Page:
It wasn’t long ago that the EPA’s ENERGY STAR New Homes Program created an uproar in the residential building community by releasing Version 3.0 of it’s volunteer 3rd party verification program. One of the biggest crack downs in the new version was it’s requirement for HVAC Contractors to test and verify their installations of the heating and air conditioning equipment in a home being certified. Other major changes included the addition of a Water Management Builder Checklist, higher performance building components (walls, windows, etc), building tightness and fresh air ventilation. One of the reasons for such an increase in performance and durability requirements, according to the former director of the ENERGY STAR New Homes program, Sam Rashkin, is to stay ahead of the energy codes that are quickly increasing the requirements for more energy efficient and durable buildings.
To give you an idea of just how fast things are moving toward energy efficient design and construction, the 2009 IECC (adopted in 32 states) is 15% more strict than the 2006 (still in effect in 9 states), and the 2012 IECC (adopted only in Maryland) is 15% more strict than 2009. We don’t know, yet, if the 2015 will be another 15% more strict than the 2012, but we do know there is a point where more is not necessarily better. In fact, the point of diminishing return on the amount insulation, building tightness, window performance, and all other building components is rapidly approaching in the codes. They’re getting close to the point where more will no longer improve performance, it may only add unnecessary cost and complexity. I think the codes are trying to reach that point as soon as possible, so we can be at a new performance baseline for all new homes.
At a recent panel discussion at Southface where we discussed current & future energy codes, I suggested that as the codes reach this new baseline of performance, we will see the increase in requirements start to taper off slightly, but that we will continue to see gradual improvements until the day that all new buildings are averaging zero energy use (net zero), not using any energy at all, or so efficient that they are producing more energy than they consume (positive energy).
So, where is the point of diminishing return?
The International Energy Conservation Code (IECC) requirement for residential above grade exterior walls in climate zones 3 & 4 went from R-13 (2009 IECC) to the option of either R-13 with R-5 continuous insulation or R-20 (2012 IECC). The infiltration rate has gone from 7 ach50 in 2009 to 5 ach50 in climate zones 1 & 2 and 3 ach50 in all other zones in 2012. In climate zone 1, SHGC (solar heat gain coefficient) for windows has gone from 1.2 to 0.65. These are just a few of the many changes, and there are plenty of resources that give a complete overview of all the changes. Martin Holladay, of Green Building Advisor, has a fairly in depth review here, with lots of great discussion.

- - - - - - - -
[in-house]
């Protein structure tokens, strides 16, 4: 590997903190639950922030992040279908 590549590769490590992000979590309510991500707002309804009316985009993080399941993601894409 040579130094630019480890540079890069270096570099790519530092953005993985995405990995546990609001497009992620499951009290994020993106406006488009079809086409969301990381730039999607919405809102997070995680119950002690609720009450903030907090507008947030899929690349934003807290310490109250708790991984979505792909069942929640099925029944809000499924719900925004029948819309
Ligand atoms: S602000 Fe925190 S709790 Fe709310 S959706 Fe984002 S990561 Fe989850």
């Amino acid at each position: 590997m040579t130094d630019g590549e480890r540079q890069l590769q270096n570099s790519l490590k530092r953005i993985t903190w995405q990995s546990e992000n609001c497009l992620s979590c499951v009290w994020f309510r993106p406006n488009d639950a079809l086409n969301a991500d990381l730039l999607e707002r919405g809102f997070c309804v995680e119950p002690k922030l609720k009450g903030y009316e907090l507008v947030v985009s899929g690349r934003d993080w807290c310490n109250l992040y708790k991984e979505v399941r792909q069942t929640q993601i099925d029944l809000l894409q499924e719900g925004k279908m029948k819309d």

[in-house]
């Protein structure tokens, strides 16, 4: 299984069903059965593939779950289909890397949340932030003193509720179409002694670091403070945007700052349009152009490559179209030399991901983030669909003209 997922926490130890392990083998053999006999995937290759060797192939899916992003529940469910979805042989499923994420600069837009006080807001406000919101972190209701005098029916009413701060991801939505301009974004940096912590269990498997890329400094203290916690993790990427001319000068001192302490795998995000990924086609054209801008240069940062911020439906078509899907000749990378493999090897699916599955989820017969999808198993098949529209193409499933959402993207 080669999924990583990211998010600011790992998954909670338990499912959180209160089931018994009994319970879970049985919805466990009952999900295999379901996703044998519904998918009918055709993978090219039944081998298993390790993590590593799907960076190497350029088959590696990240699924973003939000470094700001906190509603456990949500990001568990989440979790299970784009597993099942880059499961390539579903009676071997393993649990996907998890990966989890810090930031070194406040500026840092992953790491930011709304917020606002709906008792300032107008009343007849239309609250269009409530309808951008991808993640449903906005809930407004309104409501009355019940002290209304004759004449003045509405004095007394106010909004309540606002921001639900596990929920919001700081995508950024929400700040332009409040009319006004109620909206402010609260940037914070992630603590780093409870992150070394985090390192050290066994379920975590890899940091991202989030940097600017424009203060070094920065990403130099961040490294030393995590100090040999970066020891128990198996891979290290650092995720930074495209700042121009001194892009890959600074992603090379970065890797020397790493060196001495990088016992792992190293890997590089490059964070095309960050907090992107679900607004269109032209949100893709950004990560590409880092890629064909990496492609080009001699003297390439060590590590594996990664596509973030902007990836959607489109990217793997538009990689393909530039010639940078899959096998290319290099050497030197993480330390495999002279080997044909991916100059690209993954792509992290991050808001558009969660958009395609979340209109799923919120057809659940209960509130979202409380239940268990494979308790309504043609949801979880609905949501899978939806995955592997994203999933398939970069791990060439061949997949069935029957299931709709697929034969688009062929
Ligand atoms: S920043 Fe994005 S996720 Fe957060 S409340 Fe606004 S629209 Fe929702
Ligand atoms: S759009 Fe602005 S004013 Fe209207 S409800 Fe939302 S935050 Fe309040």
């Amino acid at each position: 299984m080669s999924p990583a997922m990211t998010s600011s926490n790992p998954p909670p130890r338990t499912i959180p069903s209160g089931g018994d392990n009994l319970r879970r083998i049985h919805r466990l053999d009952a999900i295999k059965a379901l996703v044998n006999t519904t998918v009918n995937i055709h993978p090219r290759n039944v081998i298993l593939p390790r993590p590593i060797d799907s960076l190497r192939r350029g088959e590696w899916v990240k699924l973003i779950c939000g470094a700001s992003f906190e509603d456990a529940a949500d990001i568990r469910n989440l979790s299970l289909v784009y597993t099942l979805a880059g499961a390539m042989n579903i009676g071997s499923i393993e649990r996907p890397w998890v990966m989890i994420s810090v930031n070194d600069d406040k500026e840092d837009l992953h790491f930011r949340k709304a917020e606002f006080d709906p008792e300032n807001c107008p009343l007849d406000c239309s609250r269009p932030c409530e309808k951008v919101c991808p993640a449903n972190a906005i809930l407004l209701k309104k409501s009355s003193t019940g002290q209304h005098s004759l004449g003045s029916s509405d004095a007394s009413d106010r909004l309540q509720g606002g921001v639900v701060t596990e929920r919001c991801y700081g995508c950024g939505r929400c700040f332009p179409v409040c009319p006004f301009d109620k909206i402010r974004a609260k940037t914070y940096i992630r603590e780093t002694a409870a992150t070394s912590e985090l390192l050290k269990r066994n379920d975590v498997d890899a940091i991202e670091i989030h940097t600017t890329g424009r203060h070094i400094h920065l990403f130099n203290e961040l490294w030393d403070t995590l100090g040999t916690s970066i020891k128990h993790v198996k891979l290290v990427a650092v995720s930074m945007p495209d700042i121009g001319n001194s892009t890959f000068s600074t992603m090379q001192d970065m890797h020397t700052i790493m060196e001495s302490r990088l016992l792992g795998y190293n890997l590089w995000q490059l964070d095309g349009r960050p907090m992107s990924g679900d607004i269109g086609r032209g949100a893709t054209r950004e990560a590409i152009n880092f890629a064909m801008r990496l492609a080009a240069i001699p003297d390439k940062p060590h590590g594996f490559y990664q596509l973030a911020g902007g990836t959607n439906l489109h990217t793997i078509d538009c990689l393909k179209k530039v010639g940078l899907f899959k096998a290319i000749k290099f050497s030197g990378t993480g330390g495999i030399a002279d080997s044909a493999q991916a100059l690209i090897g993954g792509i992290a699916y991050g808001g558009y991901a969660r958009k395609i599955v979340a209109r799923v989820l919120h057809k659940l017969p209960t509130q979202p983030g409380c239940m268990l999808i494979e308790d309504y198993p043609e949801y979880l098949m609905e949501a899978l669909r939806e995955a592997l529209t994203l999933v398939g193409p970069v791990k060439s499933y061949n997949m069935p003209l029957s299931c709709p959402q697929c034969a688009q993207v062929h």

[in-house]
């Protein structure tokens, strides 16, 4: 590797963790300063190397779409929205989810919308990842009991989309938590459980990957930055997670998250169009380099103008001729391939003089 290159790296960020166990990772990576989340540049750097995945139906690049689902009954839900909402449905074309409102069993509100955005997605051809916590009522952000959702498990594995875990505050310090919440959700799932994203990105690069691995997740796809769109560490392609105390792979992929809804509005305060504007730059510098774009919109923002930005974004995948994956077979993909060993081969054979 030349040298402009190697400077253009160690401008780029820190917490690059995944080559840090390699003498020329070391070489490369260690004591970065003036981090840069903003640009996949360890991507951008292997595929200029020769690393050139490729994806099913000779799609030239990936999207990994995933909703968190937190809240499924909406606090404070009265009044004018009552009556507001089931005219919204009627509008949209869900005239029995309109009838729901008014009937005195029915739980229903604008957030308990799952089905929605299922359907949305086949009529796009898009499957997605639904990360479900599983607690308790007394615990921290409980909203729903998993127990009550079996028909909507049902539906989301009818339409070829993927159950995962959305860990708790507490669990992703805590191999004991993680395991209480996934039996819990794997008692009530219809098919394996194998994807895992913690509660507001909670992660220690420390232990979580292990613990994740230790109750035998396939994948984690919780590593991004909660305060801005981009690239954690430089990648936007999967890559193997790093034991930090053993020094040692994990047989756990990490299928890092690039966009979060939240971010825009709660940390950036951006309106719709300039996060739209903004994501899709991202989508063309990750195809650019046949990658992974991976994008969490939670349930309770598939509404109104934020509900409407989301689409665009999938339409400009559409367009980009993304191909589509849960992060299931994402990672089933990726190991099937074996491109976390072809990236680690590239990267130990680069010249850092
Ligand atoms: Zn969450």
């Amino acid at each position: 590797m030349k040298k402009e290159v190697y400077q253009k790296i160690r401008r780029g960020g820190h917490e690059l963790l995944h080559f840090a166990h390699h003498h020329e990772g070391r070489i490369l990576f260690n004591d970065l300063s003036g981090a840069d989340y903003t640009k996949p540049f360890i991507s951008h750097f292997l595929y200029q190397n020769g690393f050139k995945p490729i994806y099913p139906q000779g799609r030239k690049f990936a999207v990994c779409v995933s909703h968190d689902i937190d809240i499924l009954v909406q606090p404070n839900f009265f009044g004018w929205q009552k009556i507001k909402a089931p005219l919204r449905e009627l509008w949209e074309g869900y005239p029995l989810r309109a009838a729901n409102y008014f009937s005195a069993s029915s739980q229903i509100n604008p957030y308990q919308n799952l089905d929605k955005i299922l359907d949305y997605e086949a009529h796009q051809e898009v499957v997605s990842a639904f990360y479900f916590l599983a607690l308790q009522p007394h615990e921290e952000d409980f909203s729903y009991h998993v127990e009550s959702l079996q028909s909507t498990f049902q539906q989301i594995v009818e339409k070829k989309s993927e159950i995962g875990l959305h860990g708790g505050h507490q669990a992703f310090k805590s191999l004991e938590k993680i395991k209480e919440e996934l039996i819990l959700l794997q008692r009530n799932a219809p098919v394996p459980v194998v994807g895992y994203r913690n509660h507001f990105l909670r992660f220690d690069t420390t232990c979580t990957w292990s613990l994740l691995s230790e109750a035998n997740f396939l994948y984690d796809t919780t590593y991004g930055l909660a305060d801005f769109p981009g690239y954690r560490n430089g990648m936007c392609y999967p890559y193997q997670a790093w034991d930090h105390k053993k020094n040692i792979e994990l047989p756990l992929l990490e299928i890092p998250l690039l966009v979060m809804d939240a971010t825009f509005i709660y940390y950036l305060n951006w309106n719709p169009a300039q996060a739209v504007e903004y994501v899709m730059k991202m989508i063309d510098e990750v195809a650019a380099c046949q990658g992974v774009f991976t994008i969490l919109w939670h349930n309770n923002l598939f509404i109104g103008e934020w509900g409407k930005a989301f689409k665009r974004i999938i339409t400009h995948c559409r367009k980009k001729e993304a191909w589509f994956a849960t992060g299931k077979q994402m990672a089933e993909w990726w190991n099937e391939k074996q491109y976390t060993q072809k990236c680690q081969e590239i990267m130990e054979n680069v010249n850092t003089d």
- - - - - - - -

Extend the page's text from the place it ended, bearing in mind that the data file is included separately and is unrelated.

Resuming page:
What these improvements are doing is setting the performance of building components to the point where additional improvement will have less and less effect on the performance of the building.
One of the main targets of the energy code is to reduce the heat loss and gain in buildings, so improving thermal performance of the building makes sense. It reduces the amount of heating and cooling the HVAC systems have to do, which reduces the amount of energy we use. (HVAC systems are one of the largest sources of energy use in a home).
At a certain point, though, the insulation in the walls, the SHGC of the windows, and the amount of air leakage in the building shell ceases to significantly reduce that heat loss and gain. In climate zone 3, R-20 is about at that point. In climate zone 1, a U-value of 0.65 in the windows is as low as you need to go. And, an infiltration rate lower than 3 ach50 doesn’t always offer enough improvement to justify the effort. Joe Lstiburek of Building Science Corporation wrote a great piece about this infiltration threshold.
The point of diminishing return applies to most building components, the heating ventilation and air conditioning (HVAC) system, and many design or construction strategies addressed in the code. It doesn’t mean that we should stop at any of these values. I am only suggesting that we take a close look at the benefits of the improvements before just blindly adding more insulation to walls when it may only cost homeowners more money to install, and have a very long return on investment.
How do we do know when to stop?
Energy modeling is a decent and acceptable way to project the amount of improvement that any these strategies have on the performance of a house. There are a lot of modeling tools available, but a few that are generally accepted as reasonably accurate. Here are few that are widely used and have been given a “blessing” by the industry.
Among all of the requirements in the code, and among all improvements that can be done to a home or building, decreasing the amount of infiltration (no matter where the home is in the world), can have the biggest impact on the heat losses and gains. That’s not to say don’t put insulation in the walls, floors or ceiling. I’m just saying it’s a really good place to start! And, don’t forget to ventilate properly when you build tight!
Also, all of these codes are written with good intention and it’s really changing the industry. But, if we don’t have proper enforcement of them, we may as well not have them at all. Here is a great post by Carl Seville, Seville Consulting, about this topic.
Thanks for reading! Feel free to comment and discuss. It’s a great way to find solutions!
-Written by Chris Laumer-Giddens
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